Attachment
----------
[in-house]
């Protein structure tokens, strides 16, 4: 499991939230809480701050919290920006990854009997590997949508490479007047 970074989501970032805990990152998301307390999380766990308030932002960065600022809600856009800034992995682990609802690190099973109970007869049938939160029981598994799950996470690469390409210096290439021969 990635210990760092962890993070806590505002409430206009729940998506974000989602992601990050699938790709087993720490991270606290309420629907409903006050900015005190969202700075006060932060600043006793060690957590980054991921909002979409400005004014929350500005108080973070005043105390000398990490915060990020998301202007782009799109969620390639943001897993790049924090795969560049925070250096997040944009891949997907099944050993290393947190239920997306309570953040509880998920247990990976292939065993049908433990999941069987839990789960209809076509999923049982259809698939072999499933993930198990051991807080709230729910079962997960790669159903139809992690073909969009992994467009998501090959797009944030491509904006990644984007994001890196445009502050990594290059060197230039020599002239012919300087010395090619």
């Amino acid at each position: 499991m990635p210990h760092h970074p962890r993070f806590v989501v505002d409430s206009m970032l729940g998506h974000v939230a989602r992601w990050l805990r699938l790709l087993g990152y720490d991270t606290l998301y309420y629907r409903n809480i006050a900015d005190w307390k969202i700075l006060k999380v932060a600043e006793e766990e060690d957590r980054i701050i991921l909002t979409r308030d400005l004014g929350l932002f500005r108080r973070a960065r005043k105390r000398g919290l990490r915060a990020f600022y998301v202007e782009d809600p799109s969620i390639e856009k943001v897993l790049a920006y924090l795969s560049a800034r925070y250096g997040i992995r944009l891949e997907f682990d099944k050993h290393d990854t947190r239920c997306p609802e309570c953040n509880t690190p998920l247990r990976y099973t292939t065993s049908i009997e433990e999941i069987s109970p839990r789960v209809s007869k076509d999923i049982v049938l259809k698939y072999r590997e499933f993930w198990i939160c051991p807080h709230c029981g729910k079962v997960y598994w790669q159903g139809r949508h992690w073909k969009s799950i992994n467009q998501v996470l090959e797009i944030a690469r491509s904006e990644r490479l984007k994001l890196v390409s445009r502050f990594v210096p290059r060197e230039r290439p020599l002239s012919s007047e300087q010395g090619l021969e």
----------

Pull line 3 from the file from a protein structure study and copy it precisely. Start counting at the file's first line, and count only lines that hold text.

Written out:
């Amino acid at each position: 499991m990635p210990h760092h970074p962890r993070f806590v989501v505002d409430s206009m970032l729940g998506h974000v939230a989602r992601w990050l805990r699938l790709l087993g990152y720490d991270t606290l998301y309420y629907r409903n809480i006050a900015d005190w307390k969202i700075l006060k999380v932060a600043e006793e766990e060690d957590r980054i701050i991921l909002t979409r308030d400005l004014g929350l932002f500005r108080r973070a960065r005043k105390r000398g919290l990490r915060a990020f600022y998301v202007e782009d809600p799109s969620i390639e856009k943001v897993l790049a920006y924090l795969s560049a800034r925070y250096g997040i992995r944009l891949e997907f682990d099944k050993h290393d990854t947190r239920c997306p609802e309570c953040n509880t690190p998920l247990r990976y099973t292939t065993s049908i009997e433990e999941i069987s109970p839990r789960v209809s007869k076509d999923i049982v049938l259809k698939y072999r590997e499933f993930w198990i939160c051991p807080h709230c029981g729910k079962v997960y598994w790669q159903g139809r949508h992690w073909k969009s799950i992994n467009q998501v996470l090959e797009i944030a690469r491509s904006e990644r490479l984007k994001l890196v390409s445009r502050f990594v210096p290059r060197e230039r290439p020599l002239s012919s007047e300087q010395g090619l021969e």